Scientists discover new compound could help treat ovarian cancer

Scientists discover new compound could help treat ovarian cancer

A new study from the University of Sheffield has shown that a compound that could be more effective in treating certain cancers than standard chemotherapy.

Previously, scientists have found that chemotherapy is the first line of defense for most cancer tumors and is often highly effective.

Nevertheless, many cancers are naturally resistant, or develop resistance, to commonly used first-line chemotherapy drugs like cisplatin.

In the present study, the researchers tested new drug-candidates that would work against these types of treatment resistant cancers.

They screened new compounds from lab to fight against a “panel” of cancers that were sensitive and resistant to standard cancer therapy.

They used a technique called “proteomics” to determine how thousands of proteins in the cells responded to exposure to the drug lead.

Proteomics is a remarkably powerful approach to identify how living things respond to new drug candidates.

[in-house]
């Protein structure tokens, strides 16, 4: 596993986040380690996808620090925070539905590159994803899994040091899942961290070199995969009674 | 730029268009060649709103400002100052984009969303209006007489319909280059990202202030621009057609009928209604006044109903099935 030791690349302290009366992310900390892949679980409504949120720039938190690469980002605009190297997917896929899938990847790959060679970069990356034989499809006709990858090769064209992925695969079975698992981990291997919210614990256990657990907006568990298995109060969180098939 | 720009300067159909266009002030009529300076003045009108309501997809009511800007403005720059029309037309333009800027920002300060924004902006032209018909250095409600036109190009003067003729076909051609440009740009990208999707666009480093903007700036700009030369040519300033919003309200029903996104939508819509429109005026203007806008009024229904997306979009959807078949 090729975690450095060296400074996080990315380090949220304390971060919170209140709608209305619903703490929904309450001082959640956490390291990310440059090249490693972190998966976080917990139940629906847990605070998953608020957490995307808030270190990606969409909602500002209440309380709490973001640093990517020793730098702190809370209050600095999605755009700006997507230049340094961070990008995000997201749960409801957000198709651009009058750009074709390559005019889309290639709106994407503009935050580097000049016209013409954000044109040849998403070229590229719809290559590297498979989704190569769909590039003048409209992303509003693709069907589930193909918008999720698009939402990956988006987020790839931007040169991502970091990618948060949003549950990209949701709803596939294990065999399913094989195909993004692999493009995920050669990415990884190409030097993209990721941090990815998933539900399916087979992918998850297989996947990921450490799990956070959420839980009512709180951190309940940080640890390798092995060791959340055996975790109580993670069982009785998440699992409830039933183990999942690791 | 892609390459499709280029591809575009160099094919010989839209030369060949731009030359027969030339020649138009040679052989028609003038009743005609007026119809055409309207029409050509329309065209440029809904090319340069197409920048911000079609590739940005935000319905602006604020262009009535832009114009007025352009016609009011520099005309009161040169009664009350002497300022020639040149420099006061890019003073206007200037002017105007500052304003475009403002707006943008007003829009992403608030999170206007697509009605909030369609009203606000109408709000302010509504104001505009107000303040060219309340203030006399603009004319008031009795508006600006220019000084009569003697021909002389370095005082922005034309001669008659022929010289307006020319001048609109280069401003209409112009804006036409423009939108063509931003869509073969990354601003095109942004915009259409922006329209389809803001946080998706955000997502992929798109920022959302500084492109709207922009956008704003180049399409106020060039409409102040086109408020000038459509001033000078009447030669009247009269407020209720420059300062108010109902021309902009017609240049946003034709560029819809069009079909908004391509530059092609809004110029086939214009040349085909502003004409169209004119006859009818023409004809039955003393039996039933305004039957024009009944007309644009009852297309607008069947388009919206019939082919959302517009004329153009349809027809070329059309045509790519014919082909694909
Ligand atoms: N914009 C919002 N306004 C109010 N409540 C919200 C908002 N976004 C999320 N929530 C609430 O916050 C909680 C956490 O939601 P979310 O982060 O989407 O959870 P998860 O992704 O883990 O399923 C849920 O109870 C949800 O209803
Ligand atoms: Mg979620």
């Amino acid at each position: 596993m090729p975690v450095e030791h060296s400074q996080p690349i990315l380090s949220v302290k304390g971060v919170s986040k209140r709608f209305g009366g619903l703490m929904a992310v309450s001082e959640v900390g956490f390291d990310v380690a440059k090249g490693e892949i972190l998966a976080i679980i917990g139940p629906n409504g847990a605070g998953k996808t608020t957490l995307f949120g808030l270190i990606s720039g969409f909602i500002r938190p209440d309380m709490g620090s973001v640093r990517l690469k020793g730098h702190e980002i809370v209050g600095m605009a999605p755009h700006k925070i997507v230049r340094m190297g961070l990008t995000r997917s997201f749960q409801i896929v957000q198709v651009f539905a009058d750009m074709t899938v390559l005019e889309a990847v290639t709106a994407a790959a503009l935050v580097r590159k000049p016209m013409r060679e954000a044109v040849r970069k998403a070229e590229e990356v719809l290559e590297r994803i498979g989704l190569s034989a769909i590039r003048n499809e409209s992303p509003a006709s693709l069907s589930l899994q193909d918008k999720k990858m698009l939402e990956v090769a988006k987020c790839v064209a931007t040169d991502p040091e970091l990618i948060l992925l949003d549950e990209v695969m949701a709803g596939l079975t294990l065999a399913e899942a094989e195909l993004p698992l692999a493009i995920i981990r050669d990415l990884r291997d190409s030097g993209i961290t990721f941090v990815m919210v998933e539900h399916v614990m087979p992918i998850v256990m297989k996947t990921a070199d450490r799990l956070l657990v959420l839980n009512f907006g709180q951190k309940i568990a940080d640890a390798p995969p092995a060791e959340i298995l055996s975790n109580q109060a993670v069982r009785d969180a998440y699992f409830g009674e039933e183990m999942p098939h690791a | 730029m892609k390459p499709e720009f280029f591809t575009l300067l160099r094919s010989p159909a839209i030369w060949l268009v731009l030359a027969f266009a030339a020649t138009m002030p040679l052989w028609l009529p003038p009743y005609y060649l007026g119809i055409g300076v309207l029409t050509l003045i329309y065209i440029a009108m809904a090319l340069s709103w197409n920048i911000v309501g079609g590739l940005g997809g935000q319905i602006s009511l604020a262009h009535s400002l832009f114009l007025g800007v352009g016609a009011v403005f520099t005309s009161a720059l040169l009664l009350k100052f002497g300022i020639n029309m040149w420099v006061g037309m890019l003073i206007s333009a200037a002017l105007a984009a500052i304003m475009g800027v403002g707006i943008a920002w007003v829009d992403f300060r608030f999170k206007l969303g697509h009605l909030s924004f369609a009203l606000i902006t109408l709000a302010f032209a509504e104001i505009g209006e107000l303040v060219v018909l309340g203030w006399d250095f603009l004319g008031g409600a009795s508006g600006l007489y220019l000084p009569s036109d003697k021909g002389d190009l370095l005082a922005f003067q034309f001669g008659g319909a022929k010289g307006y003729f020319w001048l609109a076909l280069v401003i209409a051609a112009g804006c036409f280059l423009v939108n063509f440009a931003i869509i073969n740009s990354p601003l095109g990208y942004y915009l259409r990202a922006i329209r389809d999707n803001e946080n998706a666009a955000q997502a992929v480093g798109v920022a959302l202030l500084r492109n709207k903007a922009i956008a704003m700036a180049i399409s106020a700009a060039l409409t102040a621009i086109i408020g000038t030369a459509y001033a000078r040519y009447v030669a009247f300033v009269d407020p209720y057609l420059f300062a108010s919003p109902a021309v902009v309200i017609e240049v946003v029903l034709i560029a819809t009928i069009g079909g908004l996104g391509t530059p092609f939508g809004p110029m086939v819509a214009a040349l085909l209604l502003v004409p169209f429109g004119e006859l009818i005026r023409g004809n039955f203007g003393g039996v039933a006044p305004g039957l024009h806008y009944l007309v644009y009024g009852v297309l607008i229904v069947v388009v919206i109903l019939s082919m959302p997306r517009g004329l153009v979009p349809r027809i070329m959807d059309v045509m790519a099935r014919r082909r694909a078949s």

They also examined the compounds with non-malignant cells to see how toxic they were to normal cells.

The results showed two lead compounds had low toxicity to non-malignant cells but were highly active against cancer cells sensitive or resistant to standard treatment.

In the future, the team plans to carry out further studies to find out if the compound can be used in combination with current treatments to improve their performance.

The study authors include Professor Jim Thomas from the University’s Department of Chemistry.

The research is published in the Journal of the American Chemical Society.

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